Lawyers cautioned in wake of Paradise Papers scandal
With multinational tax avoidance in the spotlight, lawyers need to be more vigilant than ever when taking on clients, according to a business law expert.
Over 13.4 million documents on offshore tax structures were publicised in the Paradise Papers leak earlier this week – the largest document leak in history.
Of those files, 6.8 million came from Appleby, a law firm that specialises in providing offshore legal advice to multinational companies and high-net-worth individuals.
Appleby was founded in Bermuda in the 1890s and has offices in the British Virgin Islands, the Cayman Islands, Guernsey, the Isle of Man, Jersey, Mauritius and the Seychelles.
The files revealed details the financial affairs of numerous multinational companies, including Apple, Glencore and Facebook, politicians such as Justin Trudeau, and even Queen Elizabeth II.
Dr Antony Ting, an associate professor in the business law department at the University of Sydney Business School, told Lawyers Weekly offshore structures can be difficult to police, as not all of them are illegal.
“Law firms have been doing these kinds of activities for many, many decades, and the important thing to note is that when a company is set up in a so-called tax haven country, it doesn’t necessarily mean that there is any tax avoidance or illegal activities there,” Dr Ting said.
“There are legal, commercial reasons why companies or individuals would love to set up companies in a tax haven.
“Based on research and also news reports, now we know that sometimes very successful tax avoidance structures do not need to have any tax haven countries at all, so it’s not a necessary component in a tax avoidance structure.”
However, Dr Ting warned law firms that they could be exposed to serious reputational damage if their clients are found to have used illegal tax structures, particularly as cyber threats make their data more vulnerable.
“Based on the past few years’ experience, the media exposure and so on, law firms – and, for the same reason, professional firms like the big four accounting firms – they are now much more vigilant in what we call risk management, so before they accept an engagement they will look at all these potential risks and if the client is too high-risk, then they needn’t sign up to accept the client,” he said.
“In practice, it is quite difficult for a firm to actually investigate what the client is using the company for. So there are practical limitations [to] how much law firms or accounting firms can do, but I think they are trying their best to minimise the risk.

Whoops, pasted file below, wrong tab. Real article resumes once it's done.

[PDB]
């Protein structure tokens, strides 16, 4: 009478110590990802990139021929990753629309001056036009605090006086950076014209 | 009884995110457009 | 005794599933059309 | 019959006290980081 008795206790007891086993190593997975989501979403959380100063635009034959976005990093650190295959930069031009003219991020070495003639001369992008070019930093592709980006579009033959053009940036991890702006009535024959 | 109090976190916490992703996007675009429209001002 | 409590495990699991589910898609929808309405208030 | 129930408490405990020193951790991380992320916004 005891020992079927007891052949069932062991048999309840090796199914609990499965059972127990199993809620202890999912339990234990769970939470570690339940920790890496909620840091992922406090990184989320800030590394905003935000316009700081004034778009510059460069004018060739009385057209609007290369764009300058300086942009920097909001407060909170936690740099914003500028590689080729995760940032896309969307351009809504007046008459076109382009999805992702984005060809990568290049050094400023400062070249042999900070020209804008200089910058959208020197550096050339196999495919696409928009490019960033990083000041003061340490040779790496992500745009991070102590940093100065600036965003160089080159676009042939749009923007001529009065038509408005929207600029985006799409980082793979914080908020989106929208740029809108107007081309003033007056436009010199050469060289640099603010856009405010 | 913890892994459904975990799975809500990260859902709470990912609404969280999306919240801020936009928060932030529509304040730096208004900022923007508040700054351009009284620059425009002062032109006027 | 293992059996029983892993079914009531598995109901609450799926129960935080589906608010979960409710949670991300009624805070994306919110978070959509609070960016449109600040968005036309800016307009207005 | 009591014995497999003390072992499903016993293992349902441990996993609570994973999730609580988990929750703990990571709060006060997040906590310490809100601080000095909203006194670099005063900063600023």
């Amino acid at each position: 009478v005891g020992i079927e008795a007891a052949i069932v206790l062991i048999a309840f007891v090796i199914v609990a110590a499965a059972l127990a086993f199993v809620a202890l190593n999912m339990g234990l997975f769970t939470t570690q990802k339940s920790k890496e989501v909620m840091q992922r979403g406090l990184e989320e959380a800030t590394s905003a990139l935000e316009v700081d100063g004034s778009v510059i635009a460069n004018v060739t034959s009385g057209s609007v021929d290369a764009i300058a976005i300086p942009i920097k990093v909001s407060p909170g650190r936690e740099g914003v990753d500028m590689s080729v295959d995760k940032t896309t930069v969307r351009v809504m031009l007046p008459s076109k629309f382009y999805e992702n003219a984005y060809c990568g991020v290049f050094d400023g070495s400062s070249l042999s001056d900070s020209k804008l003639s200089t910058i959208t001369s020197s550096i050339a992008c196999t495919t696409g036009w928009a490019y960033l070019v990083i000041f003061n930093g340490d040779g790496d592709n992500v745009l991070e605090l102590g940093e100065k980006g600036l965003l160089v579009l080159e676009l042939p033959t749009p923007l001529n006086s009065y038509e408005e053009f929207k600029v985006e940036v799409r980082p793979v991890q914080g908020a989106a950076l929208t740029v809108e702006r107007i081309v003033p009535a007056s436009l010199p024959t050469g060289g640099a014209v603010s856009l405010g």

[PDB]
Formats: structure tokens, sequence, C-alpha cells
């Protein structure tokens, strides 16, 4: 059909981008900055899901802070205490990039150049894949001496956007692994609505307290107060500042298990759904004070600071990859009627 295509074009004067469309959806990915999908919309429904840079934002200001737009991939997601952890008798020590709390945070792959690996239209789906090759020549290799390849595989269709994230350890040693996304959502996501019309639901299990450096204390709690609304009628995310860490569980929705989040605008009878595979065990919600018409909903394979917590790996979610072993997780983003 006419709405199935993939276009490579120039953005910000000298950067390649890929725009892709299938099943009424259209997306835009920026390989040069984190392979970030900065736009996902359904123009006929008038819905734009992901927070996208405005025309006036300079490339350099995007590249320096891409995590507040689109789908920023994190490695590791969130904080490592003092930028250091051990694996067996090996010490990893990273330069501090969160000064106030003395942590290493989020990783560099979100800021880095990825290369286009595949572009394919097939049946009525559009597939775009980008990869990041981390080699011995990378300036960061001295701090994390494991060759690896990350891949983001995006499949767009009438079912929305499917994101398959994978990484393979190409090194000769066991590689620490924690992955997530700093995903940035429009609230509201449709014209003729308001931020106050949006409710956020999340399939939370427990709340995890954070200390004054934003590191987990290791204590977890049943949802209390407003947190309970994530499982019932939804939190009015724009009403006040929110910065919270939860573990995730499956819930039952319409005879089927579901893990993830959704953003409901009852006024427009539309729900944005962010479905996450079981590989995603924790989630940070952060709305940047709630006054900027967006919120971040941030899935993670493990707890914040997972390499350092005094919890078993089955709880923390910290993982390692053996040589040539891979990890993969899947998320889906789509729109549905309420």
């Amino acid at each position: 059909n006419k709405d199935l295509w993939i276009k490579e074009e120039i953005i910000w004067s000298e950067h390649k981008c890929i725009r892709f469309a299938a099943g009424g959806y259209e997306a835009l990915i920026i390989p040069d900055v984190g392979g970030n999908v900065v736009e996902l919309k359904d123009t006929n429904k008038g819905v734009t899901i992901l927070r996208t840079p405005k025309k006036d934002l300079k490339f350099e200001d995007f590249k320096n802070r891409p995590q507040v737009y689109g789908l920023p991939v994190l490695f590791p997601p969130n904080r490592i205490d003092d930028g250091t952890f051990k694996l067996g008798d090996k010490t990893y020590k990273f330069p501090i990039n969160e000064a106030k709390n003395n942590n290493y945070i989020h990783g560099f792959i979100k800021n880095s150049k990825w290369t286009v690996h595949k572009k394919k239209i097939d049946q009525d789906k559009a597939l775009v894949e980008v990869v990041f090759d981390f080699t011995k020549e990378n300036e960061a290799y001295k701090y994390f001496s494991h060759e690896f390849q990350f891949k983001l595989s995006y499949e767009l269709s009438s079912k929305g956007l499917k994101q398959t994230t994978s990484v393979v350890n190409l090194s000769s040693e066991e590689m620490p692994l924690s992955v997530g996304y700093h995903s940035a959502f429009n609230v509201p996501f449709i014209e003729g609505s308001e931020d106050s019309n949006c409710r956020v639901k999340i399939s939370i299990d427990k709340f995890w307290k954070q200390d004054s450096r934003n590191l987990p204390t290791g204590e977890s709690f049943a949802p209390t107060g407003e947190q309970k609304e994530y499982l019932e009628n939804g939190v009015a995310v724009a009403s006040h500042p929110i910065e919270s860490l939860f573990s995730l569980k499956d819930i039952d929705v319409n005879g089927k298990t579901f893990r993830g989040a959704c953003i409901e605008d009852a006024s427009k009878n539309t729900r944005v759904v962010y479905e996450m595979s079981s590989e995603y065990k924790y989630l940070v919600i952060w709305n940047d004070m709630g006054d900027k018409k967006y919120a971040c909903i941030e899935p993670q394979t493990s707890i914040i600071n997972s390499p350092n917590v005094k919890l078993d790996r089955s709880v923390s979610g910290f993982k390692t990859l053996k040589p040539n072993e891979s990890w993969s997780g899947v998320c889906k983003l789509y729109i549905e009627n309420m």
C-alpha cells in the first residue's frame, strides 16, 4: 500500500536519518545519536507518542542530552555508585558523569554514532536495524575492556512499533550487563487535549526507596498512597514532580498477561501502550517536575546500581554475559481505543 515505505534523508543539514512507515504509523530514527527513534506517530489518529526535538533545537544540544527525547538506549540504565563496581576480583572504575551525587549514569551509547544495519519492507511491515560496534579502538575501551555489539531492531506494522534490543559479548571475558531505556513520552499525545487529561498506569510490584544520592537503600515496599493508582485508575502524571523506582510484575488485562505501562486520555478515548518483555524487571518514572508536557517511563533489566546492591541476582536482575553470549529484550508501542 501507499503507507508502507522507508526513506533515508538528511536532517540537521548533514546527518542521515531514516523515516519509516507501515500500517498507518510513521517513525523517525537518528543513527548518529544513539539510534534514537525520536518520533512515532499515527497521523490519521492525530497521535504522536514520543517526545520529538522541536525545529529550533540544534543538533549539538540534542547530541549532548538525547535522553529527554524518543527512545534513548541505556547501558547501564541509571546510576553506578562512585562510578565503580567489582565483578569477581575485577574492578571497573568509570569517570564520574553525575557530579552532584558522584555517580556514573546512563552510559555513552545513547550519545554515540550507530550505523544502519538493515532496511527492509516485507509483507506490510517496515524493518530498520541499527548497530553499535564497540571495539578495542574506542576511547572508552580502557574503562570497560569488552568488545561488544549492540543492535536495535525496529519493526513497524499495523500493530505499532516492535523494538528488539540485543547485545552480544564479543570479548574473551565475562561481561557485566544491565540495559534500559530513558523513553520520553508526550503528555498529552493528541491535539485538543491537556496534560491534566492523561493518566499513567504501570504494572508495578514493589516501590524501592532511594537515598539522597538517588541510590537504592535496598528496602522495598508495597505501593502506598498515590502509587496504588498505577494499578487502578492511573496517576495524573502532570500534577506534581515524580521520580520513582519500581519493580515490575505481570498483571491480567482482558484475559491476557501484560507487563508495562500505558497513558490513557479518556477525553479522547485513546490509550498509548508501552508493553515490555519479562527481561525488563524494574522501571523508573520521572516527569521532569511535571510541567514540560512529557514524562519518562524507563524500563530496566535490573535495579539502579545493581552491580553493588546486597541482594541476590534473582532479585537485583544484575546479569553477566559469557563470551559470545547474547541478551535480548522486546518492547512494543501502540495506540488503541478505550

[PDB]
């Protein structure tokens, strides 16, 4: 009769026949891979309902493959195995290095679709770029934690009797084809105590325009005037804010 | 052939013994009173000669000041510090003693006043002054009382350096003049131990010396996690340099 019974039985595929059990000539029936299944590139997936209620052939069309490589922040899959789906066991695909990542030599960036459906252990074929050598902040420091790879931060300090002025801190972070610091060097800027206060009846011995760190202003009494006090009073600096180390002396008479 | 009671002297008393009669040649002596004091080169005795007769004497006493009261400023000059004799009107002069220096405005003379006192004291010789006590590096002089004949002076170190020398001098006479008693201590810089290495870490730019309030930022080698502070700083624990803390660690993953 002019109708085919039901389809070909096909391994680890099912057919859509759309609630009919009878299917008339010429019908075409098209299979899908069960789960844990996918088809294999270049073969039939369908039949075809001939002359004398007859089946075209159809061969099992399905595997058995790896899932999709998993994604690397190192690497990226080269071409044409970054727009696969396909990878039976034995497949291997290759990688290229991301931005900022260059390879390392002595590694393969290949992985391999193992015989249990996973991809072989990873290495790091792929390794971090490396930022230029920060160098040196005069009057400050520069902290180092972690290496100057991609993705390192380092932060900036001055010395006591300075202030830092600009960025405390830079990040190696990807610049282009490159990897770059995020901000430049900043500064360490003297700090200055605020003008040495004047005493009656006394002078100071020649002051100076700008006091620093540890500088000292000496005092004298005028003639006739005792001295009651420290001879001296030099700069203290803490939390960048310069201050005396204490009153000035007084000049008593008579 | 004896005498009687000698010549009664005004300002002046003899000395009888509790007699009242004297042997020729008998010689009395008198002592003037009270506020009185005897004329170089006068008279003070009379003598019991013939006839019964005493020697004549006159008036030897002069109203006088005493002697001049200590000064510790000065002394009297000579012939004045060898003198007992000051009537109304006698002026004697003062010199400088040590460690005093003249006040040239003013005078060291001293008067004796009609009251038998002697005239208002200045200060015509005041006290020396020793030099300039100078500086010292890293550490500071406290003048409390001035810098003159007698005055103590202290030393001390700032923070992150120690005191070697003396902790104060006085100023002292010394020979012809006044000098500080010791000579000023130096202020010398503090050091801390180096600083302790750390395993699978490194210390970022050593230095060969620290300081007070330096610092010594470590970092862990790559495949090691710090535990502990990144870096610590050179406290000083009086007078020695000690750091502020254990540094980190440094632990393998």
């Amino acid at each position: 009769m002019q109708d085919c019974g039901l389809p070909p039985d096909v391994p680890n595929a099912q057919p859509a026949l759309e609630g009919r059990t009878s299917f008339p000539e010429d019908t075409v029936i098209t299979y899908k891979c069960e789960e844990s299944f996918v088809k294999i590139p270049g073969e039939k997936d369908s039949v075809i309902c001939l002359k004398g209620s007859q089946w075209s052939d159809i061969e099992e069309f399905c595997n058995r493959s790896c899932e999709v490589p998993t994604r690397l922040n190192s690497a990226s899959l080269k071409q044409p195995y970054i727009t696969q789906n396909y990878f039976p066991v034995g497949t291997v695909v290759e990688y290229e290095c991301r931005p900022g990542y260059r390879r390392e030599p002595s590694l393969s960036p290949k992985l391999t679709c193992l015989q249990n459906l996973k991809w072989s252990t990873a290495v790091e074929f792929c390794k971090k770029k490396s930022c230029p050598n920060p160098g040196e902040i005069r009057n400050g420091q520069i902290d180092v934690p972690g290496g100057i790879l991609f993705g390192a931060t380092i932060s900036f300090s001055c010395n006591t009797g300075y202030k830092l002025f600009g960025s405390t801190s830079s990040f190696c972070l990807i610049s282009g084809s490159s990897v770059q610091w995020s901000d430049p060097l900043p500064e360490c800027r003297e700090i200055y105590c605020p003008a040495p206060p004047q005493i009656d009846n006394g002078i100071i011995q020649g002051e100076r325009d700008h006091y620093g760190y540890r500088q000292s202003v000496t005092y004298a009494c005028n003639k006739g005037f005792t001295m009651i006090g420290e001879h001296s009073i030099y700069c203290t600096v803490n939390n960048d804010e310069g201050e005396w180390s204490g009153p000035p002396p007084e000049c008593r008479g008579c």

“I doubt whether these kinds of leaks will result in complete closure of these kinds of activities, because as I said there are legitimate commercial reasons for companies or individuals to set up companies in tax haven countries.”
Appleby said in a statement that it had been a victim of a cyber attack, rather than an internal leak. The firm said there was no evidence that it had done anything illegal.
“While there were no allegations of any wrongdoing on the part of Appleby, there were some allegations of perceived failings in our business practice standards,” the firm said.
“Operating in highly regulated jurisdictions, we face an ever-increasing level of compliance obligations. Our overriding objective is to have the procedures and policies to ensure that we have 100 per cent compliance with our obligations.
This is a major undertaking and Appleby invests significantly in compliance professionals and processes, not only to put in place the requisite procedures and policies but also to review constantly our current practices to see where there can be improvement.”
However, compliance does not equate to integrity, according to leading UK anti-corruption lawyer Monty Raphael QC.
Speaking at the 2017 International Bar Association (IBA) conference in Sydney last month, Mr Raphael said lawyers have an ethical obligation to ensure they do not support white-collar crime.
“In the years that I have been concerned with getting people to adhere to anti-money laundering procedures and anti-corruption procedures, people are content with doing the minimum,” he said.
“Remember, the word ‘compliance’ doesn’t mean integrity. It means doing the absolute minimum that the state will allow you to get away with.”
“If you continue to do the minimum, you will have difficulty facing yourself and your children and your grandchildren, and you will have difficulty facing your creditors when your firm is damaged by an irreversible reputational harm. If you carry on like this, that’s what will happen.”